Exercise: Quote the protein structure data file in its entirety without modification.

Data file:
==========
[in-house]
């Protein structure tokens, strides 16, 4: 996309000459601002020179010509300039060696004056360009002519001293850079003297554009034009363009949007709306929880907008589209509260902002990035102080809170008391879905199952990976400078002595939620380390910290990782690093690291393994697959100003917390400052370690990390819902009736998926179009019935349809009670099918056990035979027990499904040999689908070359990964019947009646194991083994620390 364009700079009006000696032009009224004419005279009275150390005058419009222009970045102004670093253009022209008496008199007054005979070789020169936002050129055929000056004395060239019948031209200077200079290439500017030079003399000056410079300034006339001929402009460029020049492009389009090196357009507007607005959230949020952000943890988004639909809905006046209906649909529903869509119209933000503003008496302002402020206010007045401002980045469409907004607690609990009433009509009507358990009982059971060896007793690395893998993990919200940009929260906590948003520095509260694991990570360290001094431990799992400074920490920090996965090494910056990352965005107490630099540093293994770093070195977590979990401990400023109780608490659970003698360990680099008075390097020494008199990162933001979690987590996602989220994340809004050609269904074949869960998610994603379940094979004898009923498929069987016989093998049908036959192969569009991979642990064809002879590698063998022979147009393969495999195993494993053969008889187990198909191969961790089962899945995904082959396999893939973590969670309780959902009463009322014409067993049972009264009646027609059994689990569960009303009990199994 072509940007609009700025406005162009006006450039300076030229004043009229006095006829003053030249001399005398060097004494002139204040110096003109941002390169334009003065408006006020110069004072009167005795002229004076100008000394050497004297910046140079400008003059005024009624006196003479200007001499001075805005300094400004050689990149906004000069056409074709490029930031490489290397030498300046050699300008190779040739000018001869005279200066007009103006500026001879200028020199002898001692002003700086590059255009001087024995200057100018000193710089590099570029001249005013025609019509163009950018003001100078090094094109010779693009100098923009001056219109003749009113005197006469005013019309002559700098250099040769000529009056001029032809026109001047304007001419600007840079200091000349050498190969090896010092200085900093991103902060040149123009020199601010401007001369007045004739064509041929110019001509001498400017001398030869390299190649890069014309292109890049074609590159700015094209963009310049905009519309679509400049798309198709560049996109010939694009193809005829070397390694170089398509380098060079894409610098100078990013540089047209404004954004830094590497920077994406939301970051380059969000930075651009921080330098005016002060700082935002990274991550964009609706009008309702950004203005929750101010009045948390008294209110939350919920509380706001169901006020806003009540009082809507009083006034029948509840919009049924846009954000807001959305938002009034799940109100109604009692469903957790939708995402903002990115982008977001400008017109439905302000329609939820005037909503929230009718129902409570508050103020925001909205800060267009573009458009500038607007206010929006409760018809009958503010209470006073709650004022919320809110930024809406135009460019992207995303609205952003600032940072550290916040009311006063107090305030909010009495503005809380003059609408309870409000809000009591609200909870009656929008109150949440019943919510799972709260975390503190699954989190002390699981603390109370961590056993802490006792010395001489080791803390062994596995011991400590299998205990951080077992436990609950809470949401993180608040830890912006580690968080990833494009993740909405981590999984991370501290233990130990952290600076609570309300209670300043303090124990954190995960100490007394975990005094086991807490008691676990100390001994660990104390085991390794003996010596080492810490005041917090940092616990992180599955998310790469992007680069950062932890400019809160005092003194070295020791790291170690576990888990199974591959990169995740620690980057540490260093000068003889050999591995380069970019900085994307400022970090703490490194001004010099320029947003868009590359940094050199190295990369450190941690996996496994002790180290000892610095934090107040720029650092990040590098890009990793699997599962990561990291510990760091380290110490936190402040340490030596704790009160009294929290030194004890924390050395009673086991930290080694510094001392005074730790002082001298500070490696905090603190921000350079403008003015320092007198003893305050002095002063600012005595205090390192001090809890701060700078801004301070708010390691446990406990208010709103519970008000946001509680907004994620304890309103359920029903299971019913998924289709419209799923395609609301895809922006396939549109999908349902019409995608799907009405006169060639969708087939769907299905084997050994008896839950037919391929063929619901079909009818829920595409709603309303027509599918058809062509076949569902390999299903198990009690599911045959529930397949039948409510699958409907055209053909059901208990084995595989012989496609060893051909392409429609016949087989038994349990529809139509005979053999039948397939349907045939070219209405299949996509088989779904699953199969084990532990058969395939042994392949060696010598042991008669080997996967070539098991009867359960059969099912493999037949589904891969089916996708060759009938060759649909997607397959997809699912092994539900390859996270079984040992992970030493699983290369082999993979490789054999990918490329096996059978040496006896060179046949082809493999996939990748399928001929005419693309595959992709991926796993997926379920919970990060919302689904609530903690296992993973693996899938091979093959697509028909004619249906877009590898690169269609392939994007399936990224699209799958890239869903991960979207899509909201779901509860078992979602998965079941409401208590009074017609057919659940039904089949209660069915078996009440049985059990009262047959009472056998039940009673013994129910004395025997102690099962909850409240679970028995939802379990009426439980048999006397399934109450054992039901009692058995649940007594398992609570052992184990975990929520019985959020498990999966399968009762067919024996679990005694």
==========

[in-house]
């Protein structure tokens, strides 16, 4: 996309000459601002020179010509300039060696004056360009002519001293850079003297554009034009363009949007709306929880907008589209509260902002990035102080809170008391879905199952990976400078002595939620380390910290990782690093690291393994697959100003917390400052370690990390819902009736998926179009019935349809009670099918056990035979027990499904040999689908070359990964019947009646194991083994620390 364009700079009006000696032009009224004419005279009275150390005058419009222009970045102004670093253009022209008496008199007054005979070789020169936002050129055929000056004395060239019948031209200077200079290439500017030079003399000056410079300034006339001929402009460029020049492009389009090196357009507007607005959230949020952000943890988004639909809905006046209906649909529903869509119209933000503003008496302002402020206010007045401002980045469409907004607690609990009433009509009507358990009982059971060896007793690395893998993990919200940009929260906590948003520095509260694991990570360290001094431990799992400074920490920090996965090494910056990352965005107490630099540093293994770093070195977590979990401990400023109780608490659970003698360990680099008075390097020494008199990162933001979690987590996602989220994340809004050609269904074949869960998610994603379940094979004898009923498929069987016989093998049908036959192969569009991979642990064809002879590698063998022979147009393969495999195993494993053969008889187990198909191969961790089962899945995904082959396999893939973590969670309780959902009463009322014409067993049972009264009646027609059994689990569960009303009990199994 072509940007609009700025406005162009006006450039300076030229004043009229006095006829003053030249001399005398060097004494002139204040110096003109941002390169334009003065408006006020110069004072009167005795002229004076100008000394050497004297910046140079400008003059005024009624006196003479200007001499001075805005300094400004050689990149906004000069056409074709490029930031490489290397030498300046050699300008190779040739000018001869005279200066007009103006500026001879200028020199002898001692002003700086590059255009001087024995200057100018000193710089590099570029001249005013025609019509163009950018003001100078090094094109010779693009100098923009001056219109003749009113005197006469005013019309002559700098250099040769000529009056001029032809026109001047304007001419600007840079200091000349050498190969090896010092200085900093991103902060040149123009020199601010401007001369007045004739064509041929110019001509001498400017001398030869390299190649890069014309292109890049074609590159700015094209963009310049905009519309679509400049798309198709560049996109010939694009193809005829070397390694170089398509380098060079894409610098100078990013540089047209404004954004830094590497920077994406939301970051380059969000930075651009921080330098005016002060700082935002990274991550964009609706009008309702950004203005929750101010009045948390008294209110939350919920509380706001169901006020806003009540009082809507009083006034029948509840919009049924846009954000807001959305938002009034799940109100109604009692469903957790939708995402903002990115982008977001400008017109439905302000329609939820005037909503929230009718129902409570508050103020925001909205800060267009573009458009500038607007206010929006409760018809009958503010209470006073709650004022919320809110930024809406135009460019992207995303609205952003600032940072550290916040009311006063107090305030909010009495503005809380003059609408309870409000809000009591609200909870009656929008109150949440019943919510799972709260975390503190699954989190002390699981603390109370961590056993802490006792010395001489080791803390062994596995011991400590299998205990951080077992436990609950809470949401993180608040830890912006580690968080990833494009993740909405981590999984991370501290233990130990952290600076609570309300209670300043303090124990954190995960100490007394975990005094086991807490008691676990100390001994660990104390085991390794003996010596080492810490005041917090940092616990992180599955998310790469992007680069950062932890400019809160005092003194070295020791790291170690576990888990199974591959990169995740620690980057540490260093000068003889050999591995380069970019900085994307400022970090703490490194001004010099320029947003868009590359940094050199190295990369450190941690996996496994002790180290000892610095934090107040720029650092990040590098890009990793699997599962990561990291510990760091380290110490936190402040340490030596704790009160009294929290030194004890924390050395009673086991930290080694510094001392005074730790002082001298500070490696905090603190921000350079403008003015320092007198003893305050002095002063600012005595205090390192001090809890701060700078801004301070708010390691446990406990208010709103519970008000946001509680907004994620304890309103359920029903299971019913998924289709419209799923395609609301895809922006396939549109999908349902019409995608799907009405006169060639969708087939769907299905084997050994008896839950037919391929063929619901079909009818829920595409709603309303027509599918058809062509076949569902390999299903198990009690599911045959529930397949039948409510699958409907055209053909059901208990084995595989012989496609060893051909392409429609016949087989038994349990529809139509005979053999039948397939349907045939070219209405299949996509088989779904699953199969084990532990058969395939042994392949060696010598042991008669080997996967070539098991009867359960059969099912493999037949589904891969089916996708060759009938060759649909997607397959997809699912092994539900390859996270079984040992992970030493699983290369082999993979490789054999990918490329096996059978040496006896060179046949082809493999996939990748399928001929005419693309595959992709991926796993997926379920919970990060919302689904609530903690296992993973693996899938091979093959697509028909004619249906877009590898690169269609392939994007399936990224699209799958890239869903991960979207899509909201779901509860078992979602998965079941409401208590009074017609057919659940039904089949209660069915078996009440049985059990009262047959009472056998039940009673013994129910004395025997102690099962909850409240679970028995939802379990009426439980048999006397399934109450054992039901009692058995649940007594398992609570052992184990975990929520019985959020498990999966399968009762067919024996679990005694």